The Bright Sessions | Fiction Podcast of the Week
“I was becoming frustrated with so many of the roles available to women my age. We are often relegated to the romantic…
“I was becoming frustrated with so many of the roles available to women my age. We are often relegated to the romantic interest for the lead male.”
We’re big fans of audio drama and fiction podcasts here at The Podcast Host. As listeners we’re always looking for new shows to subscribe to, and as podcasters we’re always looking to help fellow creators grow their audience.
Each week we’ll pick the brains of someone who runs an audio drama or fiction podcast. We’re going to ask them what their show is about, how they go about making it, and what other fiction podcasts they’re currently enjoying.
This week we’re talking to Lauren Shippen, creator of this week’s fiction podcast – The Bright Sessions.
Give us a written trailer for your show. Why should we listen?
The Bright Sessions is a science fiction audio drama about people with supernatural abilities in therapy. The show follows these patients as they attempt to live ordinary lives with their extraordinary abilities. As they learn more about themselves and the “atypical” world they are a part of, they also discover their therapist, Dr. Bright, may not be all that she seems.
I've been living and acting in Los Angeles for three years. I was becoming frustrated with so many of the roles available to women my age. We are often relegated to the romantic interest for the lead male.
I decided I wanted to create something for myself and for some of the incredible actors I've met in LA. I was listening to a lot of Welcome to Night Vale and Cabin Pressure at the time and thought writing for audio could be fun.
How did you come up with the idea?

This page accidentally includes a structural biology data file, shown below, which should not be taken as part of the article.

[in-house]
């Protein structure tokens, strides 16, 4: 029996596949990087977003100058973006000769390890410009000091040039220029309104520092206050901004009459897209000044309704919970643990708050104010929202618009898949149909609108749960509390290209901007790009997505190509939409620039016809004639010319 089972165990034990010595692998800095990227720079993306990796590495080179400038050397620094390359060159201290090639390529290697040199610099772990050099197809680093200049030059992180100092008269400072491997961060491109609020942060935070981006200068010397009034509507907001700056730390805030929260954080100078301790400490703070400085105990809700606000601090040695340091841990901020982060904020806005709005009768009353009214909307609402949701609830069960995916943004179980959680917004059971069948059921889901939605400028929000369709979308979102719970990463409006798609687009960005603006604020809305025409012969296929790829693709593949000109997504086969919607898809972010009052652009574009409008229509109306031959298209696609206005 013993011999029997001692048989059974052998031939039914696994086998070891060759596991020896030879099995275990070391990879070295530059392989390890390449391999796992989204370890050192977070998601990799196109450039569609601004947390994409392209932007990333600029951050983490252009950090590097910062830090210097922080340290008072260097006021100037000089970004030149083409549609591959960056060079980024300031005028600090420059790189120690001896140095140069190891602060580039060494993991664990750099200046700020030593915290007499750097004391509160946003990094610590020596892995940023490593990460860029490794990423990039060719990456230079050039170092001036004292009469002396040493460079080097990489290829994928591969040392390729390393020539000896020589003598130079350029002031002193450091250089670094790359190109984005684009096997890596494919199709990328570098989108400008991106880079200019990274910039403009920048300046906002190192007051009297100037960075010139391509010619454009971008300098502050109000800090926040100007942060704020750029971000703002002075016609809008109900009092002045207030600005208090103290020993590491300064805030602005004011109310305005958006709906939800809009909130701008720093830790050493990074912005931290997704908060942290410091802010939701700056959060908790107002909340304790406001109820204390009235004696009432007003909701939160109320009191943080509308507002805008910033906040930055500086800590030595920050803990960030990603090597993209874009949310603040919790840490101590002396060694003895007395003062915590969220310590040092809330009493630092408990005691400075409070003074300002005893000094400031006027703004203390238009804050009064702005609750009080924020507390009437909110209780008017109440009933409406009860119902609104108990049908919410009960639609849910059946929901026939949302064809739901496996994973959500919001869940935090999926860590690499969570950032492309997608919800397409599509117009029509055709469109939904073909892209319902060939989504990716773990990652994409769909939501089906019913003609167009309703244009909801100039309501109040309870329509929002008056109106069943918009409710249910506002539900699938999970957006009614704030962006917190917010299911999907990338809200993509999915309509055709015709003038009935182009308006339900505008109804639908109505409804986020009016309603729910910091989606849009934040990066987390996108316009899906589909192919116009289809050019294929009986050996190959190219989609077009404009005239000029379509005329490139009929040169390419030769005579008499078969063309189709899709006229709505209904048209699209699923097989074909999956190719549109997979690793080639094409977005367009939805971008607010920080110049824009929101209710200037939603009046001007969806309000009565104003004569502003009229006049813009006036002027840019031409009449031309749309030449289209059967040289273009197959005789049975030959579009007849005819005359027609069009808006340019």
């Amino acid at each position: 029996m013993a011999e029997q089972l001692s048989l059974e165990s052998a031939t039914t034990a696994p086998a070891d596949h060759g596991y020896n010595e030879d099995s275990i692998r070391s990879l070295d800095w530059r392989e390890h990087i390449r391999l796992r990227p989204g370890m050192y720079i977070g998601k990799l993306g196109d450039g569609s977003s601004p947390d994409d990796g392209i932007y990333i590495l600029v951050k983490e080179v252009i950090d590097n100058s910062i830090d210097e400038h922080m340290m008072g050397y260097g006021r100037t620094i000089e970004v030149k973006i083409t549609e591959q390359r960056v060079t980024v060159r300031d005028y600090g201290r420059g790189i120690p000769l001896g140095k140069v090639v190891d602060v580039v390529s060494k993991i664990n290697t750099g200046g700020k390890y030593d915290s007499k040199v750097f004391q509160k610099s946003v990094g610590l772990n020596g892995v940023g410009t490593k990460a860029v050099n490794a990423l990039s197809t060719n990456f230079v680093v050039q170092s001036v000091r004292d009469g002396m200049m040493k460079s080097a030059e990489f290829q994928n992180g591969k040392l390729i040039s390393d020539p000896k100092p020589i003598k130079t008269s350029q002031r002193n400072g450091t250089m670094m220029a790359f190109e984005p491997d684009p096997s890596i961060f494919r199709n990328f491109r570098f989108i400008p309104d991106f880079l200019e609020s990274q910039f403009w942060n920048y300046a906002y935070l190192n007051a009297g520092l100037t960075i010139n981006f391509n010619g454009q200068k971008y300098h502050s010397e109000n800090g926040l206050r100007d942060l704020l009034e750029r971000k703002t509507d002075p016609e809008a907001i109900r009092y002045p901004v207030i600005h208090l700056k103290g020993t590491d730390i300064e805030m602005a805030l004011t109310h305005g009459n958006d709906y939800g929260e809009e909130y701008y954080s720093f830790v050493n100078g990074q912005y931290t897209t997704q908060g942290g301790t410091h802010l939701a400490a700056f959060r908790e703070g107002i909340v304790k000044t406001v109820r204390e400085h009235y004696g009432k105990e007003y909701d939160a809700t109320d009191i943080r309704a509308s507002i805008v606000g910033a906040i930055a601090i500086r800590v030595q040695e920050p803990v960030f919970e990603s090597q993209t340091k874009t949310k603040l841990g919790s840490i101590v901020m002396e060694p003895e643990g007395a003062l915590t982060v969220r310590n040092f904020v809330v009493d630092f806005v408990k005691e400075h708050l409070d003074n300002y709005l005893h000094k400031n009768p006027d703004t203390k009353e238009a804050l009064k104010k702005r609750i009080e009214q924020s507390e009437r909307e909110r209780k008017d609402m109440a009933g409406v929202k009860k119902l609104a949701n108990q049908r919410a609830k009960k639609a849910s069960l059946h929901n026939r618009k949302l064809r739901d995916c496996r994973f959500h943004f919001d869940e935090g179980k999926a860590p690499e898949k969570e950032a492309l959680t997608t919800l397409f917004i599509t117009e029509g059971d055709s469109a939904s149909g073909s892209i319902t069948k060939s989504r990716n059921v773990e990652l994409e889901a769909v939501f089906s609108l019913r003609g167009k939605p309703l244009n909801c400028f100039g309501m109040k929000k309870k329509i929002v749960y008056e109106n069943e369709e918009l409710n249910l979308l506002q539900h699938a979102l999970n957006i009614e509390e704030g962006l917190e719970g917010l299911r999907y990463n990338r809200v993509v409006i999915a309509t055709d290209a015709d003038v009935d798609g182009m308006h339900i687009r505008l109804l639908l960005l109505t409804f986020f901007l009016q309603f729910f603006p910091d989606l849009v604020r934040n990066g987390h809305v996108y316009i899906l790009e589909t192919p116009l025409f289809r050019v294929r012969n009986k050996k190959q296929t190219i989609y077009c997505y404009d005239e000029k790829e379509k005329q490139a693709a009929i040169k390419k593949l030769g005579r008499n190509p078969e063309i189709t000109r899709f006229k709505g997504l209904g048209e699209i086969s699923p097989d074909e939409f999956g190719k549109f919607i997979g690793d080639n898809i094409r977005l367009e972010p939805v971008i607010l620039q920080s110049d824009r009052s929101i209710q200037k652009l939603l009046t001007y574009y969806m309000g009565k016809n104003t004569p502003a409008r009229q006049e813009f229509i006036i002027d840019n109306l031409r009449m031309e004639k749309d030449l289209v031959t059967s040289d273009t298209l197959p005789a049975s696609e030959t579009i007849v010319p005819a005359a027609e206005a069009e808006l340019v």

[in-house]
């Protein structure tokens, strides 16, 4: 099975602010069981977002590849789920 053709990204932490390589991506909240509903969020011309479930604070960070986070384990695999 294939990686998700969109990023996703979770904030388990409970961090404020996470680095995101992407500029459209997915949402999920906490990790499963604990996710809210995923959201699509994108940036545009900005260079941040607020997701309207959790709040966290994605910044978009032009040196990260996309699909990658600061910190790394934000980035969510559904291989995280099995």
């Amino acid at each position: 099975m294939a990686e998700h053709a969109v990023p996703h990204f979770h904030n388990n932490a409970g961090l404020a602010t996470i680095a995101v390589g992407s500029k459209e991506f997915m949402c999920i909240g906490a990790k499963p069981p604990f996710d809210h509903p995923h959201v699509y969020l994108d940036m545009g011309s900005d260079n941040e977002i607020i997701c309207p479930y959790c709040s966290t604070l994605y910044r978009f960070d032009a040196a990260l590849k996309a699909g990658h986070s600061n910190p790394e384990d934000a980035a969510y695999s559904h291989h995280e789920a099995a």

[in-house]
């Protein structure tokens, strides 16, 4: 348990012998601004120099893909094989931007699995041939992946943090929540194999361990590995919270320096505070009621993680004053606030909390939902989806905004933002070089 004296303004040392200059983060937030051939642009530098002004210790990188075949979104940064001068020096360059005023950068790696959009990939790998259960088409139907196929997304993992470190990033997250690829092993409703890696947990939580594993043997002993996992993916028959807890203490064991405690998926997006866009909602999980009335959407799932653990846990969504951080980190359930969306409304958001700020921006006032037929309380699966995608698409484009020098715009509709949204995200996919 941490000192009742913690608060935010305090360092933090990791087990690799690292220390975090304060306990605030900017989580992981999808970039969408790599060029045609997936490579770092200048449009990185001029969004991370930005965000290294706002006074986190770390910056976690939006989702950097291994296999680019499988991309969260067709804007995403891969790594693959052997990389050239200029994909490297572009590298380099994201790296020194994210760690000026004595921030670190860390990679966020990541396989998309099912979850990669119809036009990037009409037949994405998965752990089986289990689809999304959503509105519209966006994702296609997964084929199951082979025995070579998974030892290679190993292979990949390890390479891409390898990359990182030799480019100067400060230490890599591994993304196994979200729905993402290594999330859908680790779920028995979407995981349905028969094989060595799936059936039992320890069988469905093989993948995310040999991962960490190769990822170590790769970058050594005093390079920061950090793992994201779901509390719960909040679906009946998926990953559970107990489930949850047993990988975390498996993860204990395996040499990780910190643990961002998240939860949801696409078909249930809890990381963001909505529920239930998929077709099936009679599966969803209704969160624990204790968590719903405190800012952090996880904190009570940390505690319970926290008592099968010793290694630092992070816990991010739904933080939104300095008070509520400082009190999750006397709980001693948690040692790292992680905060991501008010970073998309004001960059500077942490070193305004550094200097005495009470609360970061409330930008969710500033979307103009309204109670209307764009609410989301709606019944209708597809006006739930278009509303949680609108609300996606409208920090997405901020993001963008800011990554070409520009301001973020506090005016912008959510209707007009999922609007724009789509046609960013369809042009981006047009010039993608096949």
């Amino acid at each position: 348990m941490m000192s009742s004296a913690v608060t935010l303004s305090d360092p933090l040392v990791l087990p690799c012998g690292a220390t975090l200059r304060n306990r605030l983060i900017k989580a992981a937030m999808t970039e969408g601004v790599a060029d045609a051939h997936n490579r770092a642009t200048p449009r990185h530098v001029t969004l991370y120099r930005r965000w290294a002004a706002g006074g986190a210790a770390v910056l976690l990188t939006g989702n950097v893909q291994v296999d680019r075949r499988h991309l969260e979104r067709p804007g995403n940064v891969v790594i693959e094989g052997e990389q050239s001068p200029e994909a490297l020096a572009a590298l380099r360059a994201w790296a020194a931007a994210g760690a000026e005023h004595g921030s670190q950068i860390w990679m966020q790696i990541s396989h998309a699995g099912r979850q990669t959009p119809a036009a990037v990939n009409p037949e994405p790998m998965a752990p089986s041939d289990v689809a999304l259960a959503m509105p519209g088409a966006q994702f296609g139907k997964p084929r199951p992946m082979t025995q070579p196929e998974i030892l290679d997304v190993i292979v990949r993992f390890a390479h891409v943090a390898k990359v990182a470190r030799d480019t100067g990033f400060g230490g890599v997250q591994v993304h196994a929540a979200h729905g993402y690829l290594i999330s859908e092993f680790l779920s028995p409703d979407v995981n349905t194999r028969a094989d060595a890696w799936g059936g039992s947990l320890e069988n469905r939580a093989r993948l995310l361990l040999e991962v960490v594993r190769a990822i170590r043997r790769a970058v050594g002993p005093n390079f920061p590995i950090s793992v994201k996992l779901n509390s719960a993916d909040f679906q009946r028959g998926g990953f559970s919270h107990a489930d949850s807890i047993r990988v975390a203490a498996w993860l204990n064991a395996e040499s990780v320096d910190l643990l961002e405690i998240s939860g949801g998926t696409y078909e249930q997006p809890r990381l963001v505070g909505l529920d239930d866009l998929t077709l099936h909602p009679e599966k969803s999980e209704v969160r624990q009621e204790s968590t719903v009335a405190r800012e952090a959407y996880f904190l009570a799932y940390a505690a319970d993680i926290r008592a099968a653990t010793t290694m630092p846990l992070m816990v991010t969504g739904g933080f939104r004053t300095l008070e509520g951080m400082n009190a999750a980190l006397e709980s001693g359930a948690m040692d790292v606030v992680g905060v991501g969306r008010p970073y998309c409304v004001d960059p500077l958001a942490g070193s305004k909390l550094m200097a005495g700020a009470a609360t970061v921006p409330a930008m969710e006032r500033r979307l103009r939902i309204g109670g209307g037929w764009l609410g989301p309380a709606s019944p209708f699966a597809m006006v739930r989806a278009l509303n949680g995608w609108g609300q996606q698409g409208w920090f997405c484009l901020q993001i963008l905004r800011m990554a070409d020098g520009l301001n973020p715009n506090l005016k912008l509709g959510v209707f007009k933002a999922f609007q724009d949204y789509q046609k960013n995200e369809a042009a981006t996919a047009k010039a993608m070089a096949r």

The idea started with the character of Sam: our time traveling patient and the character I voice. I thought it might be interesting to do a podcast that follows the adventures of a time traveler. But then I realized it would be boring to hear one person talk about their journeys through time. I needed to give her someone to talk to. Once I realized I wanted her to talk to a therapist, the rest of the story and characters immediately fell into place.
Can you give an insight into your process for writing, recording and producing the show?
For a long time, I was the only person doing any of the production work. We now have the wonderful Mischa Stanton doing our sound effects, but I still write, record, direct, and edit the dialogue. I haven't set up a perfect system for executing a lot of these elements. I start with mapping out the season, deciding which characters are in which episodes, and then I start my tackling the individual episodes themselves.
I tend to skip the outline stage. Instead, I spend a lot of time having conversations out loud with myself. I'll speak for both Dr. Bright and whichever patient is in that episode, and write as I go. We record in my apartment, so we're able to be flexible. We record each episode all the way through a few times.
The actors perform it like they're doing a live stage play, which I think adds to the chemistry of the performances. Then I cut together the best parts of each take and send it off to Mischa!
Could you tell us 3 other audio drama or fiction podcasts that you like?
Limiting this to three is hard! Mischa produces another podcast, which they also created, called ars Paradoxica. It's a show about time travel and government conspiracy and it's smart and engaging. I'm also a huge fan of Wolf 359 a space ‘comedy' that starts out funny and ends up yanking out your heart and stomping on it. In a fun way, trust me. For all my comedy needs, I adore Wooden Overcoats, a British sitcom about rival funeral homes. It sounds like a strange, not funny premise, but it is delightful and hilarious.
What advice do you have for someone who wants to create a podcast like yours?
The only advice I actually feel qualified to give is also Nike's advice: just do it. I knew nothing about writing and producing an audio drama when I started out. But I had an idea I was passionate about and the motivation to make it a reality, so I tried. It's worked out even better than I could have imagined.
If you have an idea you love, chances are someone else in the world will love it too. Get it out there – it will be a lot of work and take a lot of time, but it will be rewarding.
Finally, where can we find you on the web?
Our website is www.thebrightsessions.com. We're also on Tumblr, Twitter, Facebook, etc. – all links can be found at the bottom of our website!
To find more great shows like this, check out our other Fiction Podcast of the Week features.